I have a pair of BMW Santiago Pants. I like them very much. After a long trip, I decided to wash them, and looked at the label for instructions. The label is written in English, French, and German.
On the English part of the label, one line reads, "wash left". The corresponding line in French reads, "Lavez a gauche", which means the same thing, "wash left". The German reads, "Links waschen". I don't know German, but Google and Babelfish translations both come up with "Left wash".
After some research on the Internet, I figured out that the German "links waschen" or "auf links waschen" is a well-understood idiom that means "wash inside out". Clearly the BMW people who did the translation never noticed this subtle issue with the English and French translations. In French, I would have written it, "Lavez a l'envers", but my French is very old and rusty. Perhaps one of our French or Canadian members can correct me. In fairness, the opposite of "inside out" in English is "right side out".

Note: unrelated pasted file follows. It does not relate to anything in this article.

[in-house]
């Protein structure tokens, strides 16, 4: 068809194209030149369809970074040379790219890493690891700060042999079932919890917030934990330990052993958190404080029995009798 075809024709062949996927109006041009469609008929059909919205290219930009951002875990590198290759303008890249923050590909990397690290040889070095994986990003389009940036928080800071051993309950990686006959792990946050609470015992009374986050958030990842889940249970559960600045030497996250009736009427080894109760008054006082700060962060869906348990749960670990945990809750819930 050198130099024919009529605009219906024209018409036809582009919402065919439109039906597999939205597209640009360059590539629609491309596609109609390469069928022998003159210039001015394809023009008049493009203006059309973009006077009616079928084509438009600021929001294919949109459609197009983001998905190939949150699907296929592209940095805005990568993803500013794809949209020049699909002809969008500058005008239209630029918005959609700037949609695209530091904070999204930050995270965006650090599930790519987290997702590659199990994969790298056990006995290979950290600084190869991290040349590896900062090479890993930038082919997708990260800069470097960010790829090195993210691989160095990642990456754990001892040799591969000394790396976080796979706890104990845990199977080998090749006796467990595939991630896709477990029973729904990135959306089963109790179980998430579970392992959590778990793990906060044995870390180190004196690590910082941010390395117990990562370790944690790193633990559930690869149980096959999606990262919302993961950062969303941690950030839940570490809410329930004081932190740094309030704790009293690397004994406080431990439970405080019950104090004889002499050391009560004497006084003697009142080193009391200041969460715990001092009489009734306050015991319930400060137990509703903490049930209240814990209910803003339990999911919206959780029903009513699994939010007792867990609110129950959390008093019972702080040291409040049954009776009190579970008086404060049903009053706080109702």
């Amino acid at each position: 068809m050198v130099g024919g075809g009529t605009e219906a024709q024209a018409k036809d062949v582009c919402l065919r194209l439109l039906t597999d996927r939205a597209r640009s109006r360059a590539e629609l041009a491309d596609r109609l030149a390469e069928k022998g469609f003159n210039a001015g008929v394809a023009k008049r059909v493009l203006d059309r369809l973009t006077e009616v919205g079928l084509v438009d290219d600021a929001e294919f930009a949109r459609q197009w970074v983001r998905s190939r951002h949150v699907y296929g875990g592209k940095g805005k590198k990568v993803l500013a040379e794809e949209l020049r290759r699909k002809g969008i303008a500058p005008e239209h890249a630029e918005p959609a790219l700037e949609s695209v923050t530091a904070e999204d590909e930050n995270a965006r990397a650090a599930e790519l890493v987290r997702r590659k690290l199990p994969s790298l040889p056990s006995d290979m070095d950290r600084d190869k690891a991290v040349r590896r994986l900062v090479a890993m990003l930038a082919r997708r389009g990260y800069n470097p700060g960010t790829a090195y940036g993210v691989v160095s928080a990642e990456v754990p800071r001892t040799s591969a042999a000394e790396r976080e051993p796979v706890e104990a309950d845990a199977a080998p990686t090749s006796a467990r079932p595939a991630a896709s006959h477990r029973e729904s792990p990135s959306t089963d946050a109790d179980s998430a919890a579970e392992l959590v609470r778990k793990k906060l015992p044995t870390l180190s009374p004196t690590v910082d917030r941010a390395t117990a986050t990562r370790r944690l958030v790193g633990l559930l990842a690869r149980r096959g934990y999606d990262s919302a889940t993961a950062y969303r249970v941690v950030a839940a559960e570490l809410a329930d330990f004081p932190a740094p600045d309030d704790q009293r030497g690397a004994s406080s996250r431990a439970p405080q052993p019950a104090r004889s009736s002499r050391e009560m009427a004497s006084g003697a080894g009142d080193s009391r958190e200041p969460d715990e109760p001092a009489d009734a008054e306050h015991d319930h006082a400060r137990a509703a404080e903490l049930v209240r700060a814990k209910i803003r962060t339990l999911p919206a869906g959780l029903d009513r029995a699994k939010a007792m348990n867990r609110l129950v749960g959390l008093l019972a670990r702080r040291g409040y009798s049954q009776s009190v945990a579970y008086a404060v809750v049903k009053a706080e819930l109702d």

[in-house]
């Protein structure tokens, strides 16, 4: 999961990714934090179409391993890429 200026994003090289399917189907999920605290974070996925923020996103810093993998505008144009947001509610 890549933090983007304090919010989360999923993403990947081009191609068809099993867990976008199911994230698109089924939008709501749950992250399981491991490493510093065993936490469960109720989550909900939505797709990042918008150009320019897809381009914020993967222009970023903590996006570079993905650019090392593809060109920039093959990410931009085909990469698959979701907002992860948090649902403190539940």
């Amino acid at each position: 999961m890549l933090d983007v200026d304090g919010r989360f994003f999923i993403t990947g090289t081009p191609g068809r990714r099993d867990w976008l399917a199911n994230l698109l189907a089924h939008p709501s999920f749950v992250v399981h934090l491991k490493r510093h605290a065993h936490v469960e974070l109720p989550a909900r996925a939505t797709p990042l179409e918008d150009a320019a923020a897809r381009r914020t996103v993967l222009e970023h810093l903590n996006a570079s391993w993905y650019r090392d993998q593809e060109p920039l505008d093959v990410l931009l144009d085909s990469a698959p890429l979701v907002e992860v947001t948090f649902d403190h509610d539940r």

If you own a BMW garment that says, "Wash Left", they mean that you should turn it inside out before washing. And now, back to our usual riding and biking discussions.
Here are the full Care Instructions in English on the label of the BMW Santiago Pants:
gentle warm machine wash
do not bleach cool iron
gentle dry cleaning possible
do not tumble dry
wash left (actual meaning: wash inside out)
- remove protection pads
- fasten velcros
do not use fabric softener